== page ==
The Story Behind The 900-Year-Old Buddha Statue At Avery Island’s Jungle Gardens
I first visited Jungle Gardens at Avery Island when I was about 18-year-old. I was blown away by how beautiful and unique the entire area was. I didn't know anything about the area when I first visited, and when I happened upon the Buddha sanctuary I was floored. It was hard to believe I was still in Louisiana. I got to thinking about the statue today, and decided to learn more about how the Buddha statue found it's way to Avery Island, and here's what I found out.
The Buddha statue is believed to date all the way back to 1100 A.D. The statue, sometimes called the "Tobasco Buddha", was sent to Jungle Gardens founder E.A. McIlhenny, "Mr. Ned", in 1936 as a gift from two family friends. The statue was sent from Manhattan where it sat unclaimed in a warehouse for an undetermined amount of time.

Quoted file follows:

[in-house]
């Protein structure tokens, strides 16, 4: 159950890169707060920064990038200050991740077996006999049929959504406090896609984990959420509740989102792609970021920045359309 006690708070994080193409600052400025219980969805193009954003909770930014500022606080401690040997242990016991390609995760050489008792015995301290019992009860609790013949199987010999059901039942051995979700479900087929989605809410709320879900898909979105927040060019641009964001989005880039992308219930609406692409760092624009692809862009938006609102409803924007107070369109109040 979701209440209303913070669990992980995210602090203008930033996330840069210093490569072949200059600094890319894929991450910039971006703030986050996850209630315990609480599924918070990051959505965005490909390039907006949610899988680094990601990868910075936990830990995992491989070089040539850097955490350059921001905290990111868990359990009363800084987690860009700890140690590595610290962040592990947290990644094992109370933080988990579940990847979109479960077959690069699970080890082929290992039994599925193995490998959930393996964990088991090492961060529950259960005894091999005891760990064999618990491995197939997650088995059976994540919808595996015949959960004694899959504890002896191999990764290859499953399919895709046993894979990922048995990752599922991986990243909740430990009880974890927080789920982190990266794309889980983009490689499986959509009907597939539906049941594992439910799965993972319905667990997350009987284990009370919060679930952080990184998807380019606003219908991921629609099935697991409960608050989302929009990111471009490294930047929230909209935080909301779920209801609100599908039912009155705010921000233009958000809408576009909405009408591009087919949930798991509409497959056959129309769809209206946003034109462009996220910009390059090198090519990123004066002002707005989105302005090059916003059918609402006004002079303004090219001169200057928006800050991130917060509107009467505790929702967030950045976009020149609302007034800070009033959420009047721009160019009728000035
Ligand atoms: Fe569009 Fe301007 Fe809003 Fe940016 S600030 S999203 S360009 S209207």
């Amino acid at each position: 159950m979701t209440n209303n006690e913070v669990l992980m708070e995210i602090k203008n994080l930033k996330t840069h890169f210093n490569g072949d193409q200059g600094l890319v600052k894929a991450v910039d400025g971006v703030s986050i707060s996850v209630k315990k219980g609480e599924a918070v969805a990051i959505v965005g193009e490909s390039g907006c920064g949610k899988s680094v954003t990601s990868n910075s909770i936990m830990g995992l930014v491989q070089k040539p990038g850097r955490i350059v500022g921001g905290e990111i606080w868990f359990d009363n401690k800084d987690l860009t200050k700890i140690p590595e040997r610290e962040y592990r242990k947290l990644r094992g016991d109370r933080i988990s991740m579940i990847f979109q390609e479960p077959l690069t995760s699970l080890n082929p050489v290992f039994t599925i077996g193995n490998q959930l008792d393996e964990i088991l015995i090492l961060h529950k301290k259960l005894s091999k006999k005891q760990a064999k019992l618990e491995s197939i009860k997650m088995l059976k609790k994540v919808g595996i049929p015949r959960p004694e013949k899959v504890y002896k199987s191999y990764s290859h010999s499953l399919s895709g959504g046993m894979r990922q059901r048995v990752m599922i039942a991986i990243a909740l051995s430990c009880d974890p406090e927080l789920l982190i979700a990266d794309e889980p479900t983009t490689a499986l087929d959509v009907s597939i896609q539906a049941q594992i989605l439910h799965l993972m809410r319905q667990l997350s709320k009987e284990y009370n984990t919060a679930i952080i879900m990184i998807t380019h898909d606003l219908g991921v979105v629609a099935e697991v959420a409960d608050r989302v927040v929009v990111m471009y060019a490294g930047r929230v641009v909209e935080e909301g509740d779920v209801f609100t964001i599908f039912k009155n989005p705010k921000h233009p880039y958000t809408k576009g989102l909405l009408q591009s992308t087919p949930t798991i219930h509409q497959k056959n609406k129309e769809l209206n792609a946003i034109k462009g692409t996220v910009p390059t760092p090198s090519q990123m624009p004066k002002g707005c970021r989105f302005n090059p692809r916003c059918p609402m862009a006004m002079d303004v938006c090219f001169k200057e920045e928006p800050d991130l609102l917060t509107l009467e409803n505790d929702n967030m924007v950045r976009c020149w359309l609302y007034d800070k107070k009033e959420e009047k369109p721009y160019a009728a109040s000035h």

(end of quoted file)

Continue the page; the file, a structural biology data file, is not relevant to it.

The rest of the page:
Some sources say the Buddha statue was sent to New York City in the 1920s by a Chinese warlord. I couldn't find any information on who exactly this warlord could have been.
The centuries-old Buddha sits atop one of seven "Hills of Knowledge" located in Jungle Gardens.
In recent years, the shrine has also become an active place of worship for local Buddhists, who conduct a number of ceremonies there throughout the year, most notably on Buddha’s birthday.
If you notice, the statue is missing the bottom part of one of his ears. A few years back, the ear was broken/cut off by a visitor to the park.